• cardiovascular disease
  • diabetes
  • digestive disorders
  • fibromyalgia
  • environmental and food allergies
  • women’s health disorders (PMS, menopause and PCOS)
  • Metabolic syndrome, pre-diabetes and insulin resistance
  • thyroid disorders
  • autism

Examples of Functional Medicine Treatments

  • Acupuncture
  • acupressure
  • naturopathy
  • massage
  • chiropractic
  • osteopathy
  • body movement therapies
  • tai chi
  • yoga
None of these treatments are actual proven treatments and they have blood on their hands.

The autistic community now knows that the Cleveland Clinic practices quackery and that they should stay away.

What Functional Medicine Says About Autism

They claim that the concepts of functional medicine are appropriate for autism. “There is a wide range of severities and a wide range of causes for children with autism, so not every child is the same. Functional medicine recognizes this and looks for the triggers that caused imbalances in the patients body.” They believe that autism is caused by imbalances in the body.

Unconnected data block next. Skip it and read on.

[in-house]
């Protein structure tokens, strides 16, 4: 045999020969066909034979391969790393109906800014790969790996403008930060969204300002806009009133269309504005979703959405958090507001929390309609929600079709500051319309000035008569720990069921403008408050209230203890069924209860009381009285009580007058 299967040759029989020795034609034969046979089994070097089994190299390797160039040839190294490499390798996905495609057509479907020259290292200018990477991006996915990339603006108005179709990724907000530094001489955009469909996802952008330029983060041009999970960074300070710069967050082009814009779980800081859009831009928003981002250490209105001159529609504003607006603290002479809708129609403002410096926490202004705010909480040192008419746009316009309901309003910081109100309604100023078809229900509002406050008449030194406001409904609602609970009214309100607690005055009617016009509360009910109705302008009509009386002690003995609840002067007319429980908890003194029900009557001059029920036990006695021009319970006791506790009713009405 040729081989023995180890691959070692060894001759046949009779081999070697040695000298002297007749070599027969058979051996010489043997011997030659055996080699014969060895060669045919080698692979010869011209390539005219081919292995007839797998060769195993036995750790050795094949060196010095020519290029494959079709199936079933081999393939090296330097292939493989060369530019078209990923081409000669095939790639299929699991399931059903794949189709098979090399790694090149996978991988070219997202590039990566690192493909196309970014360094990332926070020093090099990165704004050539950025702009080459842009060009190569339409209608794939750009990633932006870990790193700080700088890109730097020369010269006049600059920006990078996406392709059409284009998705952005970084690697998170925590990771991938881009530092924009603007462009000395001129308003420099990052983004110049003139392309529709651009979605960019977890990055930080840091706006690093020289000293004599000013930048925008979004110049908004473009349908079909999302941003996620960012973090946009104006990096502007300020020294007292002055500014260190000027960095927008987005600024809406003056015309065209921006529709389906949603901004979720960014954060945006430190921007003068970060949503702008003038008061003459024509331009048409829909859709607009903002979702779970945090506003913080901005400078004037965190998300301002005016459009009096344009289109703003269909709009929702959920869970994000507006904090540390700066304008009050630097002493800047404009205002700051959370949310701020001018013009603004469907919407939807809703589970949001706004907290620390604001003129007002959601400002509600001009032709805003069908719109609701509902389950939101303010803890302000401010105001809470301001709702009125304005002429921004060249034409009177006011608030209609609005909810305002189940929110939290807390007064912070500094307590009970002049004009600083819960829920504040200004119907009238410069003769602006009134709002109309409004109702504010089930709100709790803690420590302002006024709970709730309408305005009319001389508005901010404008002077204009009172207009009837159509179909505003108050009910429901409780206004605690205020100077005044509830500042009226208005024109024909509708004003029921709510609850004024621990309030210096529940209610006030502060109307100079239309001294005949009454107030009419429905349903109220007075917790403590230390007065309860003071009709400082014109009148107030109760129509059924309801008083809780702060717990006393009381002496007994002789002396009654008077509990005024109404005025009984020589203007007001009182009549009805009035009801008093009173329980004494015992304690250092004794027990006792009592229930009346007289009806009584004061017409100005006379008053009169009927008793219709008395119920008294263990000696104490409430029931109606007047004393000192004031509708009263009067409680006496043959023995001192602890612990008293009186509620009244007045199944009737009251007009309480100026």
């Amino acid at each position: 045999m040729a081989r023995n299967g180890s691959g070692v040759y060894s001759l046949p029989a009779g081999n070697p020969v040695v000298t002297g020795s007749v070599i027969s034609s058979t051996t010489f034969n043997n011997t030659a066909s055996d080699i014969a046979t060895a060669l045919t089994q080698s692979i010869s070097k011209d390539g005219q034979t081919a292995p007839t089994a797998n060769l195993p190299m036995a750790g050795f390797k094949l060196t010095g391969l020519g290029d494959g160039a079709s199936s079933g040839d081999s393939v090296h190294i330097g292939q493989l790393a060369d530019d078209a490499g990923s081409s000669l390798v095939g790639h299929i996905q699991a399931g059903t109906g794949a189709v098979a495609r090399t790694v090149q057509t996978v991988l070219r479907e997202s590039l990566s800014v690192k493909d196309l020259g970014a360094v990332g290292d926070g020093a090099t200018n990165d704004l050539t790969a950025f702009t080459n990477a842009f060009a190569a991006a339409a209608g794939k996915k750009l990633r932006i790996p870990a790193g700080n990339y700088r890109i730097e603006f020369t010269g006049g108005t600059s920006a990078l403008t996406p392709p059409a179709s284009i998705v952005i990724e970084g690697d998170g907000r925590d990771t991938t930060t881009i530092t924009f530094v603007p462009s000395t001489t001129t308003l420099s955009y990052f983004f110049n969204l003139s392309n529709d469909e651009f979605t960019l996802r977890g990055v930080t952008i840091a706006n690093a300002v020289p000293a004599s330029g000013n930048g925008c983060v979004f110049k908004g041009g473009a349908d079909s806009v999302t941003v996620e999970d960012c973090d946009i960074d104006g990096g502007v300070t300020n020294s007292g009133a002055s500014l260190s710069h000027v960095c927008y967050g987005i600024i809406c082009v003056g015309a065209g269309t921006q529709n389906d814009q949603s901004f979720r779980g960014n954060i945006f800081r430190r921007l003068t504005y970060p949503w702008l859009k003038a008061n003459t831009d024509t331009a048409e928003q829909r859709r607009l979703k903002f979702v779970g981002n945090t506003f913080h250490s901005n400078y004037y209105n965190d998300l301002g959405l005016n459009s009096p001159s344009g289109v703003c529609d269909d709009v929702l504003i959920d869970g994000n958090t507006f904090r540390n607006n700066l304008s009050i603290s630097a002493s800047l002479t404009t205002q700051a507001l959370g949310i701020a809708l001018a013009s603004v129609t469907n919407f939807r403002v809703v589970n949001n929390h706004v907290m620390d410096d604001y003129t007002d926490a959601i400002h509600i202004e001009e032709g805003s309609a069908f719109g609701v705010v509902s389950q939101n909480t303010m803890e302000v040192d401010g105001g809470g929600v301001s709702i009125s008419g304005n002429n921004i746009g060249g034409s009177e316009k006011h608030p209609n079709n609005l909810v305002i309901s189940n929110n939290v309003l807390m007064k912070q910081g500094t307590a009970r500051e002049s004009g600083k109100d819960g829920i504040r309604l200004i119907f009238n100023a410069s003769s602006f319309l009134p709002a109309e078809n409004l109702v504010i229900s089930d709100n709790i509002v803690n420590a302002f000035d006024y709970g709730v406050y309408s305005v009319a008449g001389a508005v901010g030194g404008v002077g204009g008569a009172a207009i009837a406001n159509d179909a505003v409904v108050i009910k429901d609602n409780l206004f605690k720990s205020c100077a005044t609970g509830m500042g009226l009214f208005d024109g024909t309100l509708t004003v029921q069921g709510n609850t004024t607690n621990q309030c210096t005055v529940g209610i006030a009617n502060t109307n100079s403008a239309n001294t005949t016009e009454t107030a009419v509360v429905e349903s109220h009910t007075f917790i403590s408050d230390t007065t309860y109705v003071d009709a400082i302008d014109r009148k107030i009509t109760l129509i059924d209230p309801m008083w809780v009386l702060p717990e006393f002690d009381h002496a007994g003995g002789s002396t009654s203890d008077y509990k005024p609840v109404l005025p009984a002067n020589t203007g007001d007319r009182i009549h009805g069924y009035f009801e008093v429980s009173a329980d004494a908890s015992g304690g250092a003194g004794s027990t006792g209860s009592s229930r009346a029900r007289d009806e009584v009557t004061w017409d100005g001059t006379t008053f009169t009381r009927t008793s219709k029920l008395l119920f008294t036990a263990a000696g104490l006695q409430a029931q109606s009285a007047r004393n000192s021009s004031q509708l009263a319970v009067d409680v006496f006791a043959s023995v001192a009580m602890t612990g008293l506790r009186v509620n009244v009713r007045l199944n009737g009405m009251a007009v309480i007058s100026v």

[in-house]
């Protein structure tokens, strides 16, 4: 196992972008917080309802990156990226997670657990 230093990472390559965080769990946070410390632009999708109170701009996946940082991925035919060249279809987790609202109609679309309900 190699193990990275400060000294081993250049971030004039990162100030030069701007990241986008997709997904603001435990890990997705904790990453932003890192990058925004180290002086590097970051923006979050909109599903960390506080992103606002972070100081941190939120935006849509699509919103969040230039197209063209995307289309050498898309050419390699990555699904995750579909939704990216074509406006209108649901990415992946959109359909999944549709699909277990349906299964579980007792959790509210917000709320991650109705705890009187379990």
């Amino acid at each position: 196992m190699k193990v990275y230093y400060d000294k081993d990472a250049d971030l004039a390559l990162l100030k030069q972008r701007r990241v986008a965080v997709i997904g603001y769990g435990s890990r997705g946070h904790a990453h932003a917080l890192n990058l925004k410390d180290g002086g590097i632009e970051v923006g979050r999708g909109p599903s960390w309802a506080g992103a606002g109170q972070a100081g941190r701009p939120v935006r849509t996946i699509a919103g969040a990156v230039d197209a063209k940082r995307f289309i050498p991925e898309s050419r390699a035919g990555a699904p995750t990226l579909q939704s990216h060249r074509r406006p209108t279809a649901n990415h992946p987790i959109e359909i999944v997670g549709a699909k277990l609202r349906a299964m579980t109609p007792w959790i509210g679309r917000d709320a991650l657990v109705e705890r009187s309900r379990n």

Groups such as Simple Spectrum Supplement, TACA, Autism Hope Alliance and Autism One rely on functional medicine.

How Functional Medicine Attempts to Treat Autism

  • Work to decrease inflammation
    • They believe that inflammation can impact brain development. They believe inflammation is a cause of autism
  • Gluten and Casein Free Diet
  • Pay attention to the digestive system
    • They believe imbalances in the gut cause autism as well
  • Cod Liver oil supplement
    • They believe this will reduce the inflammation they are so scared of
  • avoid refined and processed foods
    • They believe additives cause behavior problems and digestive issues that cause autism
  • multivitamins



Integrative Medicine vs. Functional Medicine: Is There a Difference?

Jeffrey Bland, PhD

Some Notes on Jeffrey Bland and Metagenics


5 thoughts on “Quackery Exposed: Functional Medicine